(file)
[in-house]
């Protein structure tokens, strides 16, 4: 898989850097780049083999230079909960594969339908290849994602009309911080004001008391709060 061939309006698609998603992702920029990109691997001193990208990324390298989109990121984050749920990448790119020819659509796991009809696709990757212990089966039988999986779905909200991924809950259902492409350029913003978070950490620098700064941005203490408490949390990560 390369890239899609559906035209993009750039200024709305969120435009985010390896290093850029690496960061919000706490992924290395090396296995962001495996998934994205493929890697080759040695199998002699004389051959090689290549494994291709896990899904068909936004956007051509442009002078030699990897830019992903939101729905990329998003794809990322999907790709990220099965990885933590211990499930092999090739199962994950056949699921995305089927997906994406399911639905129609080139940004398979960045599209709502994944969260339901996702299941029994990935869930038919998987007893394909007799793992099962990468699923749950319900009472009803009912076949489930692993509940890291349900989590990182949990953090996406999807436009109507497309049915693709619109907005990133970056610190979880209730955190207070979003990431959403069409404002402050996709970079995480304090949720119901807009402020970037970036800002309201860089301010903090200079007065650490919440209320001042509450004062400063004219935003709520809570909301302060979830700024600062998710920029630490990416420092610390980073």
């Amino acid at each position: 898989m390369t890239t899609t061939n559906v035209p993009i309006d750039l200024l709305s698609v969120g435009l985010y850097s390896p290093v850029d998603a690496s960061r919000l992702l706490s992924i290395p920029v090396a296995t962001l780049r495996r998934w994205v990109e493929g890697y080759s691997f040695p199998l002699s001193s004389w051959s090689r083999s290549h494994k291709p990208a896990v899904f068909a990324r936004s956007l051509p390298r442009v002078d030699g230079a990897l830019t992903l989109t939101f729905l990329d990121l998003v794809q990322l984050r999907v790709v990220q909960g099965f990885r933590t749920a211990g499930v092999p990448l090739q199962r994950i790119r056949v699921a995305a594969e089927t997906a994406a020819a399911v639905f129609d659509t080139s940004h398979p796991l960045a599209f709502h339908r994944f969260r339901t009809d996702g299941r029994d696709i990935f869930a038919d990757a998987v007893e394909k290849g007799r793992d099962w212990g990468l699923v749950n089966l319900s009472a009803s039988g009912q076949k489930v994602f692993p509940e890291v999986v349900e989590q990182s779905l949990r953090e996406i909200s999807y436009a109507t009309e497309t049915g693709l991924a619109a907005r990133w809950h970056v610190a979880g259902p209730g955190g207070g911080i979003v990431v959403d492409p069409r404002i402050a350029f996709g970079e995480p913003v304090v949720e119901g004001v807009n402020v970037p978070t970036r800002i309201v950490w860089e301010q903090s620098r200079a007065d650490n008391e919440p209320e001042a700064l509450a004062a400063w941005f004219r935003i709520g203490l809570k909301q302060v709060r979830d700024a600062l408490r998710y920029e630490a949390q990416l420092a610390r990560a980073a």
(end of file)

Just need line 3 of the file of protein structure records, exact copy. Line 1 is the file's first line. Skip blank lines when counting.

């Amino acid at each position: 898989m390369t890239t899609t061939n559906v035209p993009i309006d750039l200024l709305s698609v969120g435009l985010y850097s390896p290093v850029d998603a690496s960061r919000l992702l706490s992924i290395p920029v090396a296995t962001l780049r495996r998934w994205v990109e493929g890697y080759s691997f040695p199998l002699s001193s004389w051959s090689r083999s290549h494994k291709p990208a896990v899904f068909a990324r936004s956007l051509p390298r442009v002078d030699g230079a990897l830019t992903l989109t939101f729905l990329d990121l998003v794809q990322l984050r999907v790709v990220q909960g099965f990885r933590t749920a211990g499930v092999p990448l090739q199962r994950i790119r056949v699921a995305a594969e089927t997906a994406a020819a399911v639905f129609d659509t080139s940004h398979p796991l960045a599209f709502h339908r994944f969260r339901t009809d996702g299941r029994d696709i990935f869930a038919d990757a998987v007893e394909k290849g007799r793992d099962w212990g990468l699923v749950n089966l319900s009472a009803s039988g009912q076949k489930v994602f692993p509940e890291v999986v349900e989590q990182s779905l949990r953090e996406i909200s999807y436009a109507t009309e497309t049915g693709l991924a619109a907005r990133w809950h970056v610190a979880g259902p209730g955190g207070g911080i979003v990431v959403d492409p069409r404002i402050a350029f996709g970079e995480p913003v304090v949720e119901g004001v807009n402020v970037p978070t970036r800002i309201v950490w860089e301010q903090s620098r200079a007065d650490n008391e919440p209320e001042a700064l509450a004062a400063w941005f004219r935003i709520g203490l809570k909301q302060v709060r979830d700024a600062l408490r998710y920029e630490a949390q990416l420092a610390r990560a980073a």